Anne Arundel County neighborhoods that have the highest infant mortality rate also have the largest number of teen pregnancies, Spencer hasfound. Glen Burnie is an exception. Poverty plays a more significantrole than teen pregnancies there, he said.


Every couple of days, a sick or underweight infant lies surrounded by tubes and flashing, high-tech machines in Harbor Hospital's neonatal intensive care unit.

Many are from Anne Arundel County. Women from the northern and western neighborhoods go to Harbor Hospital to deliver because North Arundel Hospital doesn't offer obstetrics. Anne Arundel Medical Center advises at-risk women to deliver at a Baltimore hospital because its nursery isn't equipped to cope with underweight or drug-addicted babies.

Lying in warming beds called ventilators, the tiny babies at Harbor Hospital breathe oxygen through a tube and get food and medication pumped into their veins. An electronic monitor keeps track oftheir vital signs, beeping loudly every time their hearts start racing.

Underweight infants not only are at greater risk of dying, butthey're also prone to mental retardation and serious diseases. Some are born blind or hearing impaired. Others have jaundice, diabetes and, more frequently, respiratory problems.

"You can have a low birth-weight baby that's quite healthy, but there's a much bigger risk for the little ones," said Dr. Larry G. Yap, a neonatal specialist who recently joined the hospital and expanded its care for premature infants.

Babies born more than a month too early used to be transferred from Harbor Hospital to other city units that have specialized equipment. With Yap's appointment, the hospital began offering care for infants as young as 32 weeks (full term is 40 weeks) and for those with respiratory problems. Infants born to drug-addicted mothers suffer the most, Yap said. They twitch and shake uncontrollably in their beds. Often, they run high fevers and vomit. They cry disconsolately.

Yap began tracking the number of drug-addicted infants born at Harbor Hospital last month. One was born every three days, he said.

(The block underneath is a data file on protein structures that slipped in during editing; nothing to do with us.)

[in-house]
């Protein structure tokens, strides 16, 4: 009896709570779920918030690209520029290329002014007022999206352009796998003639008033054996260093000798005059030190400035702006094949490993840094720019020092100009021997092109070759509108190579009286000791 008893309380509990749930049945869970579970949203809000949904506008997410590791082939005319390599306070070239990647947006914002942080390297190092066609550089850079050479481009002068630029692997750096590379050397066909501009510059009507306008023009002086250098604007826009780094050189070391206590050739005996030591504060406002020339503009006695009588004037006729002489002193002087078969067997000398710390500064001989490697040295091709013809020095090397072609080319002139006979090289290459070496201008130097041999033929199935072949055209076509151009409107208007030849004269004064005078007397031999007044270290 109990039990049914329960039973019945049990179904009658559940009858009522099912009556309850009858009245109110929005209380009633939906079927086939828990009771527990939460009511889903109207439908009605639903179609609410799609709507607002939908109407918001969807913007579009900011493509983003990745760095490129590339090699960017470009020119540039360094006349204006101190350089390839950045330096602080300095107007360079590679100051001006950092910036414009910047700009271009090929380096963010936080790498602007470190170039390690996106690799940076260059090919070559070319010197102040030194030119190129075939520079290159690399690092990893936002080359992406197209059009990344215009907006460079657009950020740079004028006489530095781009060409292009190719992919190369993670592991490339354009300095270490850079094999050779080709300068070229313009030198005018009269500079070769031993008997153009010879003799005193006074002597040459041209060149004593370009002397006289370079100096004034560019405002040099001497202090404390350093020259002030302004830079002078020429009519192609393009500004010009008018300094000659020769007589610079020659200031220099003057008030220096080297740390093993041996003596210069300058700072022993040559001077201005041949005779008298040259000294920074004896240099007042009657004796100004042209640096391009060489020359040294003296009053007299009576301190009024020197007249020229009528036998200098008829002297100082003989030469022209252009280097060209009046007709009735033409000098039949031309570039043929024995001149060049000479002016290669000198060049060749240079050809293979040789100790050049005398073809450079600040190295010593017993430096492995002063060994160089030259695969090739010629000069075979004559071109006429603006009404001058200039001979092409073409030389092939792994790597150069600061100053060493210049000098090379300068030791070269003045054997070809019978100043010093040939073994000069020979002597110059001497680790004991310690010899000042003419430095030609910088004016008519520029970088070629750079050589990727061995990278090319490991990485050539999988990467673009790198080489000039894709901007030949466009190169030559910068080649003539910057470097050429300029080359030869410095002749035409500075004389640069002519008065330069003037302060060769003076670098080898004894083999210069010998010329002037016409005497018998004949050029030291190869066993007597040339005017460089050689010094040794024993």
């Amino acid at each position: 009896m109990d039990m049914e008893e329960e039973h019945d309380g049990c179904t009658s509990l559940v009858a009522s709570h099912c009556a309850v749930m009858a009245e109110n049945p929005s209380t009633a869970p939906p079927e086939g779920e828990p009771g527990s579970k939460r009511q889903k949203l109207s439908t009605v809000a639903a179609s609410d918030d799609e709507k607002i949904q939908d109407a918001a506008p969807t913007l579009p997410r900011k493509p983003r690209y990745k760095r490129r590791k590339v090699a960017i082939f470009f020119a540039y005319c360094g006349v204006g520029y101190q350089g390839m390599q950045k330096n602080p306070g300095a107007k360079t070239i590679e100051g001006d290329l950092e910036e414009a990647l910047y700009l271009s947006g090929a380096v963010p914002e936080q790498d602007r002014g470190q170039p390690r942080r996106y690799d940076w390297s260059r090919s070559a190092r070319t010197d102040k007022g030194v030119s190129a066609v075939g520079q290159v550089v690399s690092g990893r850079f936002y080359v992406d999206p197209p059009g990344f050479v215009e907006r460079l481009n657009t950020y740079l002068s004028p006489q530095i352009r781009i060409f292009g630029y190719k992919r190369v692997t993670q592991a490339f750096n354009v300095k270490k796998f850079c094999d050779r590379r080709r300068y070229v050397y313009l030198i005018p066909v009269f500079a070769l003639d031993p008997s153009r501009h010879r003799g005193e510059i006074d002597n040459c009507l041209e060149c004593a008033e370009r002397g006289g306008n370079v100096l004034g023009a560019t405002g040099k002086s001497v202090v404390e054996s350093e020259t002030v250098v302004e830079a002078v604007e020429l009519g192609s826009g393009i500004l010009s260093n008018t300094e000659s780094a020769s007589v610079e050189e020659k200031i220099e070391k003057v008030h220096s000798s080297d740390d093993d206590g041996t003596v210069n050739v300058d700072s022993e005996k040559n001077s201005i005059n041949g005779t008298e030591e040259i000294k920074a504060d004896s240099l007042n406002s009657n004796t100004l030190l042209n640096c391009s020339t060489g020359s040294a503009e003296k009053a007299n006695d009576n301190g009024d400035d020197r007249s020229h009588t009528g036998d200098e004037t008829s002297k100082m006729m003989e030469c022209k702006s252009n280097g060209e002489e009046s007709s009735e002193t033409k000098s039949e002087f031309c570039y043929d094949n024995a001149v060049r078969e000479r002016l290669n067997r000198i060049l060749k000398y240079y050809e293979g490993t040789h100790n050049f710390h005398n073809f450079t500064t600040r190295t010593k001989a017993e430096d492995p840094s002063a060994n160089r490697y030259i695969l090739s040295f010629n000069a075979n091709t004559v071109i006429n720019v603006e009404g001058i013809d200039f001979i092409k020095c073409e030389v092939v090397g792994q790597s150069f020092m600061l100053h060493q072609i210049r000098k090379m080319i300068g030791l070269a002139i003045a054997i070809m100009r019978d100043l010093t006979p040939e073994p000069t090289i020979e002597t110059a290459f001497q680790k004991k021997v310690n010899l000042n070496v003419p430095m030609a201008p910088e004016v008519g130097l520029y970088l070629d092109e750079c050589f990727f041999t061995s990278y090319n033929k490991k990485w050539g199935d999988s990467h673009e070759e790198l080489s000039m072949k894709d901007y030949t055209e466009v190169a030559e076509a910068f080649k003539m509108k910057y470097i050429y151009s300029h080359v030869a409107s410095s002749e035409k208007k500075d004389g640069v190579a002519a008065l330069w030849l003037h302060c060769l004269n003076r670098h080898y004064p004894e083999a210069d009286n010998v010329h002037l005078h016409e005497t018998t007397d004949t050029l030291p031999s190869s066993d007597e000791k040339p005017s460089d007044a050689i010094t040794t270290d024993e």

Thecost of saving their lives can be staggering. Intensive neonatal care usually runs $122 a day at Harbor Hospital and up to $200 a day at other Baltimore hospitals. Medicine, tests and draining mucus from tiny, impaired lungs rapidly raises the bill.

A baby born last monthto a mother with a long history of abusing crack and and other drugsbegan going through withdrawal soon after he was taken to the nursery, Yap said. He needed sedatives, special nutrition and oxygen for two weeks. The cost easily reached several thousand dollars, Yap estimated.

Once cleansed of the drugs, the baby was released from the hospital and placed in special foster-care home until social workers determined whether the mother could care for him.

Health officials are redoubling their efforts to get pregnant women into medical care earlier to prevent those costs, often shouldered by the public. Most of the expectant mothers who receive poor prenatal care and continue harmful habits are on medical assistance.

Spencer, Lasswell and other experts in Anne Arundel County want to encourage women to stop smoking and abusing drugs before they even get pregnant. They're also mapping out strategies to better advertise what medical care is available.

Yap supports these efforts, though he considers no price too high to save a baby like little Jeffrey Randall. He and the nurses in the intensive-care unit were proud when they gave Jeffrey to his mother to take home in early August.

On a sunny afternoon a few weeks later, Yap walked through the special-care nursery and paused at the two warming beds, empty for once. Here is his calling.

"When you save an infant," he said firmly, "you save a lifetime."


Help is available for pregnant women and mothers with low birth-weight babies.

* Healthy Generations serves pregnant women and mothers of newborns in the Glen Burnie area. Call 222-7244 and ask for either Karen Kirkpatrick or Mary O'Malley.

* The county also offers prenatal care, financial advice and counseling at three regional maternity clinics:

Freetown Health Center: 222-6625.

Annapolis Health Center: 222-7381.

Odenton Health Center: 222-6660.